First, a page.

Researchers say that 75% of the Covid-19 patients identified in Chattogram are infected with the African variant of the coronavirus, Omicron.
The first patients infected with the Omicron variant were detected on 25 December last year. Earlier patients were mostly infected with the Delta variant.
The international database of the genome sequences of SARS CoV-2, Germany's Global Initiative on Sharing All Influenza Data (GISAID), published the data on Thursday (20 January) morning.
This information came up in the genome sequencing of samples of Covid positive patients at Chittagong General Hospital and Chattogramm Maa-o-Shishu Hospital.
The study looked at the genome sequencing of 30 Covid-19 positive patients identified in November and December last year and in the first week of this month.
The genome sequencing showed that all patients from 1 November to 25 December 2021 were infected with the Delta variant. However, since 25 December, 75% of the Covid-19 patients have been infected with the Omicron variant.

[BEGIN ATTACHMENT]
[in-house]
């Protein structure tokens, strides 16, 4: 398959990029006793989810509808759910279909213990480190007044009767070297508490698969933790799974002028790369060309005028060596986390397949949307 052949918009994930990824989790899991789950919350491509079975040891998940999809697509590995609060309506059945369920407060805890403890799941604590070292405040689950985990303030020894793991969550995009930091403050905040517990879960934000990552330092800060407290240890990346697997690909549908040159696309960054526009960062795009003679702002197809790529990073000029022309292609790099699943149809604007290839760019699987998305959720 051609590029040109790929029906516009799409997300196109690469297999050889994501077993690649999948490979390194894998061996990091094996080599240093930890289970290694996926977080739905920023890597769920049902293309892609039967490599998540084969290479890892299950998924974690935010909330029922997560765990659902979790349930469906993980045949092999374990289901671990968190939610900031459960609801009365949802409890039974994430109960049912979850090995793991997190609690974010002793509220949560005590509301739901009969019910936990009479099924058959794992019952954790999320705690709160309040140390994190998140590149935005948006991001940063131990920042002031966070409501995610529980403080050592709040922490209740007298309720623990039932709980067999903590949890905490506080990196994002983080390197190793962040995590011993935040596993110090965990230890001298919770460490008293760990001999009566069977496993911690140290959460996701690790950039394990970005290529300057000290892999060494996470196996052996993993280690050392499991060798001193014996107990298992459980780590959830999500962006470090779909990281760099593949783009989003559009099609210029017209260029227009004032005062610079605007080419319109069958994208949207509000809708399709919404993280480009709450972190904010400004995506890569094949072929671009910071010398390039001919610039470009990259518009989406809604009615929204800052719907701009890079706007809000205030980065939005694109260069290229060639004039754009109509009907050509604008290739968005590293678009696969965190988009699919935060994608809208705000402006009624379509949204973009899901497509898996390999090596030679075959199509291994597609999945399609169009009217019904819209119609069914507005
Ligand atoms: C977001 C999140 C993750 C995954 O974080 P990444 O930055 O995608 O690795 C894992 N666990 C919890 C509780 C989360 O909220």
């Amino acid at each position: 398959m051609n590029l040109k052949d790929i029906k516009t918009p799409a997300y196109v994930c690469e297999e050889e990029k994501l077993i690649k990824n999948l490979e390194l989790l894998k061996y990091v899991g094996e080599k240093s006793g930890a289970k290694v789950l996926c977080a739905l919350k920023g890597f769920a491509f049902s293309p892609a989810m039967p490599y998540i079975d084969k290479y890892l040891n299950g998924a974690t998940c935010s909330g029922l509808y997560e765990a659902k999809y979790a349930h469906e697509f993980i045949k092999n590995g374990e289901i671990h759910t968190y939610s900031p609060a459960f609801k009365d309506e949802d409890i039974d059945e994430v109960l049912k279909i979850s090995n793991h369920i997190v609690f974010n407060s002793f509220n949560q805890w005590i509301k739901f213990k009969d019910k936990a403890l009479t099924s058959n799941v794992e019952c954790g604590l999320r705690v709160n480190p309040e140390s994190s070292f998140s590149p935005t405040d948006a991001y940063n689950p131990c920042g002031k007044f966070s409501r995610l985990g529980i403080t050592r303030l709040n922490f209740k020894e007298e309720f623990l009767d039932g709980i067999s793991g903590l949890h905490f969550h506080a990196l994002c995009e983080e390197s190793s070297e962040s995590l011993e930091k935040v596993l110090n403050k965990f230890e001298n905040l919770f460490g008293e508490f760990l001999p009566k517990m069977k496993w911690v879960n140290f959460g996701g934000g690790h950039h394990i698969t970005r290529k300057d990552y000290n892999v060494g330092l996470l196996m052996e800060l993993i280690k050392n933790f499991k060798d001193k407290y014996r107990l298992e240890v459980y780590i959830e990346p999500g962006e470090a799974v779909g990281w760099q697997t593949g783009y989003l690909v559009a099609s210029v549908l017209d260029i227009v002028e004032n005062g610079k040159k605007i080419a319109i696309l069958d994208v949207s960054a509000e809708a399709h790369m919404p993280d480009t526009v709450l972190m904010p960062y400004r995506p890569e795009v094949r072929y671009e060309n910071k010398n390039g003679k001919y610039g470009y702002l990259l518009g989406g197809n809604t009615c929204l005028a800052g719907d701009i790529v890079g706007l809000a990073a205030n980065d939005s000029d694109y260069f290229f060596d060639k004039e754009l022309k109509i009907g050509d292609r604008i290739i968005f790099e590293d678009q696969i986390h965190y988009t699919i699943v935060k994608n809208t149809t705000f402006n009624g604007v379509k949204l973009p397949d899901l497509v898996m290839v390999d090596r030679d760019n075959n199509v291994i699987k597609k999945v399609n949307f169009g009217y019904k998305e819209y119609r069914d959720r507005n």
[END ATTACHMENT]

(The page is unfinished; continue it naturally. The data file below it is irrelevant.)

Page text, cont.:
The study was led by Dr HM Hamidullah Mehedi, junior consultant in the Department of Medicine, Chittagong General Hospital and Corona Unit physician and Dr Adnan Mannan, teacher at the Department of Genetic Engineering and Biotechnology, Chittagong University.
Dr Hamidullah Mehdi said, "We have tried to know the effect of Omicron in Chattogram. We found this information by genome sequencing only 30 samples. Hundreds of more samples need to be sequenced to get a clear idea of its character."
The latest type of omicron variant "BA2" or "stealth Omicron" was found in the body of two patients, for the first time in Chattogram.
Researchers say that 90% of the patients with Omicron have symptoms like sore throat and distorted vocal cords, while 85% of patients have symptoms of pain in different parts of the body, headache and 80% have fever.
This (BA2) variant has also been found in Texas and Houston of United States of America, India, China and Oman. It's not that dangerous. However, several new changes have been found in its spike protein.
Chittagong General Hospital's doctors Rajdwip Biswas and Minhazul Haque along with Dr Fahim Hasan Reza of Maa-o-Shishu Hospital, worked as assistant researchers in the study.
Scientists at the virology laboratory of the International Centre for Diarrhoeal Disease Research, Bangladesh (icddr,b) were overall in charge of sequencing.
The research was supported and sponsored by the Laboratory of Emerging Infectious Diseases at Dalhousie University in Canada. The data were analysed by Professor David Kelvin and graduate student researcher Abdullah Mahmud-Al-Rafat.